In this episode of the Miscarriage Stories with Arden Cartrette podcast, Arden engages in a heartfelt conversation with Linsey, who has faced recurrent pregnancy loss. Linsey’s journey began at the age of 26, with three losses occurring within a year of trying to conceive. Each of her losses stems from different reasons.

Listen to this episode on Spotify, or Apple Podcast.

Three unique losses #

The first time around, Linsey gets pregnant right away. But soon it turns out there are some chromosomal abnormalities and stagnation of fetal growth. The specific disease is fatal, meaning that her baby is likely to either die before birth or within the first year of life. After considering all scenarios, Linsey and her partner make the difficult decision to terminate the pregnancy for medical reasons (TFMR).

Once her doctor gives the green light, Linsey tries conceiving again. She gets pregnant in the first go, but her pregnancy ends in a miscarriage at 6 weeks. Despite her being 6 weeks pregnant, her doctor calles it a chemical pregnancy.

When Linsey gets pregnant for a third time, she has a miscarriage. She first waits for the miscarriage to start naturally but eventually takes abortion pills to remove the fetal tissue from her womb. Because this is not completely successful, she ends up needing surgery as well.

Getting pregnant too easily #

Facing different causes for each loss, Linsey’s doctors suggests that perhaps she is getting pregnant too easily. That is to say: she gets pregnant, no matter whether the sperm, egg and are healthy. Therefore, they deside to opt for IVF. At the time of recording, Linsey is 8 weeks pregnant with her fourth baby.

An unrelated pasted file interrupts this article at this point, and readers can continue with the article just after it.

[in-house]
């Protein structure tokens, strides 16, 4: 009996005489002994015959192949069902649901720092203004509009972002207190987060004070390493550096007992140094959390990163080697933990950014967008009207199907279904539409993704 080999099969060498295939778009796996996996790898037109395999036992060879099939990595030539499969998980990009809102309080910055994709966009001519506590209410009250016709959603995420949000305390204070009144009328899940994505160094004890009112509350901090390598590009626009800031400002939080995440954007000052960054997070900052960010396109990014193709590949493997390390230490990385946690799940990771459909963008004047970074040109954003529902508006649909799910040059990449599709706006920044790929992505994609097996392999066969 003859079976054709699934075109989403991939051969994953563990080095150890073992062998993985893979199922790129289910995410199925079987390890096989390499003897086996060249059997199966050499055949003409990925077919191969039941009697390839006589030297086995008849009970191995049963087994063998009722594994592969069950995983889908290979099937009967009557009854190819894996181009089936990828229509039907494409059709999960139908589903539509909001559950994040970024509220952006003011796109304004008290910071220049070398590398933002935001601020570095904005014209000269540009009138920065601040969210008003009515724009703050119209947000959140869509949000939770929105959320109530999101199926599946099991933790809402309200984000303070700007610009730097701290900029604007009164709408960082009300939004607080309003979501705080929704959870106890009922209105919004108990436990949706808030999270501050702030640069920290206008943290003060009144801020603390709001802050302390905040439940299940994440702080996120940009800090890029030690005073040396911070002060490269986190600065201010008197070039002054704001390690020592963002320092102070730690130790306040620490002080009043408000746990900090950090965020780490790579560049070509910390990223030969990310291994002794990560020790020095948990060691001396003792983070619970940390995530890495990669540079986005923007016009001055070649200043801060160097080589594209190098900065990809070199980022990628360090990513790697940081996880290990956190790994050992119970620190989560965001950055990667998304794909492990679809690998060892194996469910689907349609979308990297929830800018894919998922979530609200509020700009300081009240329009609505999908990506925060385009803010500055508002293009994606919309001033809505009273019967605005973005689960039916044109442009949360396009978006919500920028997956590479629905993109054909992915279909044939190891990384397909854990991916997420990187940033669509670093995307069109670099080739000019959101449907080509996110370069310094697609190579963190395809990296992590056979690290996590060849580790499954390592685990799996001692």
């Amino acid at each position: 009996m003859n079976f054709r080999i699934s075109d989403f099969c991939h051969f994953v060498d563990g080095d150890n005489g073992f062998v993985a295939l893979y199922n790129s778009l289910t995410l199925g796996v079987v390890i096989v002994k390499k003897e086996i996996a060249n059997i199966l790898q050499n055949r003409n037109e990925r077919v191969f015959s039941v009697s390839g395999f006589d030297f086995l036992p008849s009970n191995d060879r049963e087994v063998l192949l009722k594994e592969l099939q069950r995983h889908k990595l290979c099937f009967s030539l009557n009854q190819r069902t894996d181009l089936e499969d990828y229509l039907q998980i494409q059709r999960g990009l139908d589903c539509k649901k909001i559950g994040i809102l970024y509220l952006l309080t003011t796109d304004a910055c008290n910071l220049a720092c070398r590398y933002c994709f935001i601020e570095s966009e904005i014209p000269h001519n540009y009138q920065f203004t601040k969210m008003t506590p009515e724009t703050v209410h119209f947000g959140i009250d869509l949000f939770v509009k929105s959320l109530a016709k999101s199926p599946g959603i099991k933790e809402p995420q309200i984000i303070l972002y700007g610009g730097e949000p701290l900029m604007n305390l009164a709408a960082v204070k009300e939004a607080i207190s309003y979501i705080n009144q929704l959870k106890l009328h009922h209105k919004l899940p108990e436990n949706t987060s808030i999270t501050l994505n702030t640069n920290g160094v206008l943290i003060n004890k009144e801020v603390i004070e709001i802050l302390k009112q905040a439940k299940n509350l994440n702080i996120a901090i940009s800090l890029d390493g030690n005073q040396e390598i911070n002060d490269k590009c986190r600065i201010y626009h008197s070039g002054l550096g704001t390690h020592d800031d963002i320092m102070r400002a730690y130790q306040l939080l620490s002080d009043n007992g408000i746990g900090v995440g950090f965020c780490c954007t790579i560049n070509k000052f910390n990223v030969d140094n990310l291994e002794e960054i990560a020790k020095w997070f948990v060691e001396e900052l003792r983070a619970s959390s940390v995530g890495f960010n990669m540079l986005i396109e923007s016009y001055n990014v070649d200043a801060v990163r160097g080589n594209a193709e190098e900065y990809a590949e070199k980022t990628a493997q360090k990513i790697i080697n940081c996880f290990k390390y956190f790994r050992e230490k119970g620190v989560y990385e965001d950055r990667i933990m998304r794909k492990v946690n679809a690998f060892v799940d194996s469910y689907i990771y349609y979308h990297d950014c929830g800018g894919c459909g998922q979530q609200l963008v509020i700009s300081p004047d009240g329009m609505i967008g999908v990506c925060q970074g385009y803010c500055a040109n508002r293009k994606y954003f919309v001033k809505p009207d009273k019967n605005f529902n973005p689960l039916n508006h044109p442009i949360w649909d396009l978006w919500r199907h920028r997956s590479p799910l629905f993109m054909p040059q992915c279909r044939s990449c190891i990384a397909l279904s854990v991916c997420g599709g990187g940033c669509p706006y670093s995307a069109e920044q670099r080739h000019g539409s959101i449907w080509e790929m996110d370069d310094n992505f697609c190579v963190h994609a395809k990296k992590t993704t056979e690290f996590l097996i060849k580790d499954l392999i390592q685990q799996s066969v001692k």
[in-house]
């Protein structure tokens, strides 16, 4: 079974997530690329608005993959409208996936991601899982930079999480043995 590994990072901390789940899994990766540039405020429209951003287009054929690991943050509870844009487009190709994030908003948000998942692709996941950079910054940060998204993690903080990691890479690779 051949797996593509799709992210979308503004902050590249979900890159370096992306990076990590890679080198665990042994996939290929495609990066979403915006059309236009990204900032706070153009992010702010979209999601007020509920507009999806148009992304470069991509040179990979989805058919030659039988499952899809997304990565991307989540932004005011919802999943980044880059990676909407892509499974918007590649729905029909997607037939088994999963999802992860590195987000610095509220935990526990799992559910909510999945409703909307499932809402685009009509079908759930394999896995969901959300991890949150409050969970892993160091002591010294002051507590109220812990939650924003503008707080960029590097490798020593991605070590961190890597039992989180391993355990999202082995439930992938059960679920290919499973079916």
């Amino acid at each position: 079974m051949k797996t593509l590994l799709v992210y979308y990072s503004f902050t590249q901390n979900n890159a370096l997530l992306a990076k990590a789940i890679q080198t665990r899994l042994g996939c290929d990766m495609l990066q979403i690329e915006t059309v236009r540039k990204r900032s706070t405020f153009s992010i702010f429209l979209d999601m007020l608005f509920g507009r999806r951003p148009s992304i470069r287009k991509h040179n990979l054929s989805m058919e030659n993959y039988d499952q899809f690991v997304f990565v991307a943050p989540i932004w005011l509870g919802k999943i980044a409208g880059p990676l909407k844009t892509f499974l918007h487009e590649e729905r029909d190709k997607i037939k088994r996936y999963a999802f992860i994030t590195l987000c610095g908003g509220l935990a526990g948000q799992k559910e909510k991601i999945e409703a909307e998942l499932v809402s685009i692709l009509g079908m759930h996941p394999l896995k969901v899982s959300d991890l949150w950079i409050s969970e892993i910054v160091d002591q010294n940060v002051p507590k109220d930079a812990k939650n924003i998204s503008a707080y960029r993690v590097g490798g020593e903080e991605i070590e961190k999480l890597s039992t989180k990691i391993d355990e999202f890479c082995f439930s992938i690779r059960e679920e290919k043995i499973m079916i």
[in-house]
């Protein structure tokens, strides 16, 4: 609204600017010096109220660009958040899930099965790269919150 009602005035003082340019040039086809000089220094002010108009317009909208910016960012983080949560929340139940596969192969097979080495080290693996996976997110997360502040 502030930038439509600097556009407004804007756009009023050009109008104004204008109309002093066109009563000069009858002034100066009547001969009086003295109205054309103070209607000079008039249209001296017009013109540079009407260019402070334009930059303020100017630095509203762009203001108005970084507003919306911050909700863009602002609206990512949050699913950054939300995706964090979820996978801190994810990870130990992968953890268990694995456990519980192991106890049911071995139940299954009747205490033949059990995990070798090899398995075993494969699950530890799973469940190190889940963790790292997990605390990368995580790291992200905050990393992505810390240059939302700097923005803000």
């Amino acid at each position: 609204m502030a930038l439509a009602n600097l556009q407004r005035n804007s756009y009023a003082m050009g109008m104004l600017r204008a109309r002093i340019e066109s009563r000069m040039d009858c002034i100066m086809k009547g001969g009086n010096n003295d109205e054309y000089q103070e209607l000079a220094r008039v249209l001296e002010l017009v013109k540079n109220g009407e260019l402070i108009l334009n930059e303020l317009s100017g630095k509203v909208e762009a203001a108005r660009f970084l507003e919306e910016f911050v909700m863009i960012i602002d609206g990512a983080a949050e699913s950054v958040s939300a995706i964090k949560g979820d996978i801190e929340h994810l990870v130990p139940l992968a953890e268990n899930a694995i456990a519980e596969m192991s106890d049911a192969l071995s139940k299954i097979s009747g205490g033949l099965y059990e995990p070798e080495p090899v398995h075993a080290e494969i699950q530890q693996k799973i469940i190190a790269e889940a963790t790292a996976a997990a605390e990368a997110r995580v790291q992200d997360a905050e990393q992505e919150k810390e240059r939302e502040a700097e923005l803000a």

Tip for those experiencing recurrent pregnancy loss #

This episode about recurrent pregnancy loss concludes with a valuable tip from the host: for those who have experienced pregnancy loss, focus on the differences in your current pregnancy rather than dwelling on similarities.

“At least you know you can get pregnant” #

A noteworthy aspect of Linsey’s story is her perspective on well-meaning comments like “You are so young, don’t worry” or “At least you know you can get pregnant.” From Linsey’s view, she’d rather not get pregnant each time, only to end up having a miscarriage. Instead, she’d rather have one healthy pregnancy. For other women, this might be the opposite: they might wish to at least know that they can get pregnant. This shows again how complicated fertility experiences are and that each experience is unique. There is not one simple notion that is always right to say to a woman experiencing infertility or a loss.

DISCLAIMER: This information is not medical advice. See for more information.

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